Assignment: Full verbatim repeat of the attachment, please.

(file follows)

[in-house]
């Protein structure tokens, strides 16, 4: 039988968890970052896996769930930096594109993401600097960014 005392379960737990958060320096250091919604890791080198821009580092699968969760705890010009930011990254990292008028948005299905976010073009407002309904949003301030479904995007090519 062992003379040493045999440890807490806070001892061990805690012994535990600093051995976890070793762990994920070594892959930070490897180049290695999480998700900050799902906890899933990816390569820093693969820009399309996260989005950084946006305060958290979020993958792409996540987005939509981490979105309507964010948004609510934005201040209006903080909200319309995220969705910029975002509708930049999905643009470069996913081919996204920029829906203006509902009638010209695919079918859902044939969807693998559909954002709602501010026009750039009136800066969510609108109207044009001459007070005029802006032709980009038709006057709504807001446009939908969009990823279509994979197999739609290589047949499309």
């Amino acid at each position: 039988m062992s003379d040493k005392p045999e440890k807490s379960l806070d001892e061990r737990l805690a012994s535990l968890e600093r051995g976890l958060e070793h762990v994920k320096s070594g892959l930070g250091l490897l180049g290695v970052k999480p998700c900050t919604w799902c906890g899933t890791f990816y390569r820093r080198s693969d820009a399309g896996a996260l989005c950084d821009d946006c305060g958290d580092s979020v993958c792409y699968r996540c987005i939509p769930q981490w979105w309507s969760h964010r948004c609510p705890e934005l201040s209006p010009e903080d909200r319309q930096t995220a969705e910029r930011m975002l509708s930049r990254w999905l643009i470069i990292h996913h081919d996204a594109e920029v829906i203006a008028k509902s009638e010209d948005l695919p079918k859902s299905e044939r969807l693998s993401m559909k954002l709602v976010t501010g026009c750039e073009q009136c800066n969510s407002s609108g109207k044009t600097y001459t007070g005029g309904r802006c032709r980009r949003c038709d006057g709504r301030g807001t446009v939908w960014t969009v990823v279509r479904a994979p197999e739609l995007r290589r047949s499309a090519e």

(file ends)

[in-house]
């Protein structure tokens, strides 16, 4: 039988968890970052896996769930930096594109993401600097960014 005392379960737990958060320096250091919604890791080198821009580092699968969760705890010009930011990254990292008028948005299905976010073009407002309904949003301030479904995007090519 062992003379040493045999440890807490806070001892061990805690012994535990600093051995976890070793762990994920070594892959930070490897180049290695999480998700900050799902906890899933990816390569820093693969820009399309996260989005950084946006305060958290979020993958792409996540987005939509981490979105309507964010948004609510934005201040209006903080909200319309995220969705910029975002509708930049999905643009470069996913081919996204920029829906203006509902009638010209695919079918859902044939969807693998559909954002709602501010026009750039009136800066969510609108109207044009001459007070005029802006032709980009038709006057709504807001446009939908969009990823279509994979197999739609290589047949499309």
């Amino acid at each position: 039988m062992s003379d040493k005392p045999e440890k807490s379960l806070d001892e061990r737990l805690a012994s535990l968890e600093r051995g976890l958060e070793h762990v994920k320096s070594g892959l930070g250091l490897l180049g290695v970052k999480p998700c900050t919604w799902c906890g899933t890791f990816y390569r820093r080198s693969d820009a399309g896996a996260l989005c950084d821009d946006c305060g958290d580092s979020v993958c792409y699968r996540c987005i939509p769930q981490w979105w309507s969760h964010r948004c609510p705890e934005l201040s209006p010009e903080d909200r319309q930096t995220a969705e910029r930011m975002l509708s930049r990254w999905l643009i470069i990292h996913h081919d996204a594109e920029v829906i203006a008028k509902s009638e010209d948005l695919p079918k859902s299905e044939r969807l693998s993401m559909k954002l709602v976010t501010g026009c750039e073009q009136c800066n969510s407002s609108g109207k044009t600097y001459t007070g005029g309904r802006c032709r980009r949003c038709d006057g709504r301030g807001t446009v939908w960014t969009v990823v279509r479904a994979p197999e739609l995007r290589r047949s499309a090519e």